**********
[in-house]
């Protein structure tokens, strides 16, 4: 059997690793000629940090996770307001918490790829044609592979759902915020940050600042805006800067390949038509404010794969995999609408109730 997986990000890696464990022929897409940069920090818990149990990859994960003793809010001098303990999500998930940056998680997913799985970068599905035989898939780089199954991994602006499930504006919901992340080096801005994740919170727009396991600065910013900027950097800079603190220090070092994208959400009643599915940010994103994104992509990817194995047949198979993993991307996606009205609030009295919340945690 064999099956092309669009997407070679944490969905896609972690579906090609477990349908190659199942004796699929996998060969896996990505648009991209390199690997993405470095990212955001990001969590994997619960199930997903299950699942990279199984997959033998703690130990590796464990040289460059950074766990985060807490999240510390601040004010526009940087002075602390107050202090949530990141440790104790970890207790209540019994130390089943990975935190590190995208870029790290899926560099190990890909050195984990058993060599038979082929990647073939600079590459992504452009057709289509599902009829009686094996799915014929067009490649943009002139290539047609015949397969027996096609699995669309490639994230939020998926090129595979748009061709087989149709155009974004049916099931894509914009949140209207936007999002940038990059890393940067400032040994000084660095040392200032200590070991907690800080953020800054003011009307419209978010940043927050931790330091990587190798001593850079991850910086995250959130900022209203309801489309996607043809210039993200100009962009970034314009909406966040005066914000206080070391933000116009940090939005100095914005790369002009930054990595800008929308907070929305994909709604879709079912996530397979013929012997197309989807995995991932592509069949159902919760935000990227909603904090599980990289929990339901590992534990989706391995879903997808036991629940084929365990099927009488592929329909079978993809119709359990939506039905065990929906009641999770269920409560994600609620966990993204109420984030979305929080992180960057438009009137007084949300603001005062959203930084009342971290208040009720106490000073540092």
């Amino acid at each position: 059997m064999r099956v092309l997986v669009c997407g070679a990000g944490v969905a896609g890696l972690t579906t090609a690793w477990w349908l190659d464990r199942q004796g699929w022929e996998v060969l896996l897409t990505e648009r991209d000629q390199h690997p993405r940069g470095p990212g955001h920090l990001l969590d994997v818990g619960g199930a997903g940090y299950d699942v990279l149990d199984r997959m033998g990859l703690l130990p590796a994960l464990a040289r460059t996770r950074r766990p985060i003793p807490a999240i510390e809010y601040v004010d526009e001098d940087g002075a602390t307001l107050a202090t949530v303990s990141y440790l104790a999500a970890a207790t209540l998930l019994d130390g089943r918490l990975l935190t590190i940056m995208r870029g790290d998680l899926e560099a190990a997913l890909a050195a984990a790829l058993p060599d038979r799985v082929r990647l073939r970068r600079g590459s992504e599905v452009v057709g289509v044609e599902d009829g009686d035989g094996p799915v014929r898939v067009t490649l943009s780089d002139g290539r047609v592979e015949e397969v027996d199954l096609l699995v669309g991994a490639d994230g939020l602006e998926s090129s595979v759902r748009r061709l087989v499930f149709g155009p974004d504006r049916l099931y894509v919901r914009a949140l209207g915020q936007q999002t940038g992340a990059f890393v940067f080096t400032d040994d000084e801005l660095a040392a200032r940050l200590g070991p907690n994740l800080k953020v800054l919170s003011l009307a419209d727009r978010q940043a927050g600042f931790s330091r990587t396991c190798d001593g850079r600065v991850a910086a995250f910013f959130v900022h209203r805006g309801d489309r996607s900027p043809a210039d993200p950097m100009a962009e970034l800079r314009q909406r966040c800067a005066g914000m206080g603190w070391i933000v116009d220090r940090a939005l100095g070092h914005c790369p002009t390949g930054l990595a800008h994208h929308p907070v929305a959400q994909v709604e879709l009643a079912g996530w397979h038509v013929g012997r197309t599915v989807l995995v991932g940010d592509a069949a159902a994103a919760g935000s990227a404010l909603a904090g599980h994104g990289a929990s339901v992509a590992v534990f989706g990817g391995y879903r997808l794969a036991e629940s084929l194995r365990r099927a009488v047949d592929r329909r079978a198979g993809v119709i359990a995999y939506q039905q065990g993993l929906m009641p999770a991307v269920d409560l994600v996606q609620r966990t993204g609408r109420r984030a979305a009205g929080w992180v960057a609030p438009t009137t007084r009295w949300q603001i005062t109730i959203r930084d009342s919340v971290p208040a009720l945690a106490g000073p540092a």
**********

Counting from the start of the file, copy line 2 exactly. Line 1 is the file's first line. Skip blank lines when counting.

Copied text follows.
């Protein structure tokens, strides 16, 4: 059997690793000629940090996770307001918490790829044609592979759902915020940050600042805006800067390949038509404010794969995999609408109730 997986990000890696464990022929897409940069920090818990149990990859994960003793809010001098303990999500998930940056998680997913799985970068599905035989898939780089199954991994602006499930504006919901992340080096801005994740919170727009396991600065910013900027950097800079603190220090070092994208959400009643599915940010994103994104992509990817194995047949198979993993991307996606009205609030009295919340945690 064999099956092309669009997407070679944490969905896609972690579906090609477990349908190659199942004796699929996998060969896996990505648009991209390199690997993405470095990212955001990001969590994997619960199930997903299950699942990279199984997959033998703690130990590796464990040289460059950074766990985060807490999240510390601040004010526009940087002075602390107050202090949530990141440790104790970890207790209540019994130390089943990975935190590190995208870029790290899926560099190990890909050195984990058993060599038979082929990647073939600079590459992504452009057709289509599902009829009686094996799915014929067009490649943009002139290539047609015949397969027996096609699995669309490639994230939020998926090129595979748009061709087989149709155009974004049916099931894509914009949140209207936007999002940038990059890393940067400032040994000084660095040392200032200590070991907690800080953020800054003011009307419209978010940043927050931790330091990587190798001593850079991850910086995250959130900022209203309801489309996607043809210039993200100009962009970034314009909406966040005066914000206080070391933000116009940090939005100095914005790369002009930054990595800008929308907070929305994909709604879709079912996530397979013929012997197309989807995995991932592509069949159902919760935000990227909603904090599980990289929990339901590992534990989706391995879903997808036991629940084929365990099927009488592929329909079978993809119709359990939506039905065990929906009641999770269920409560994600609620966990993204109420984030979305929080992180960057438009009137007084949300603001005062959203930084009342971290208040009720106490000073540092």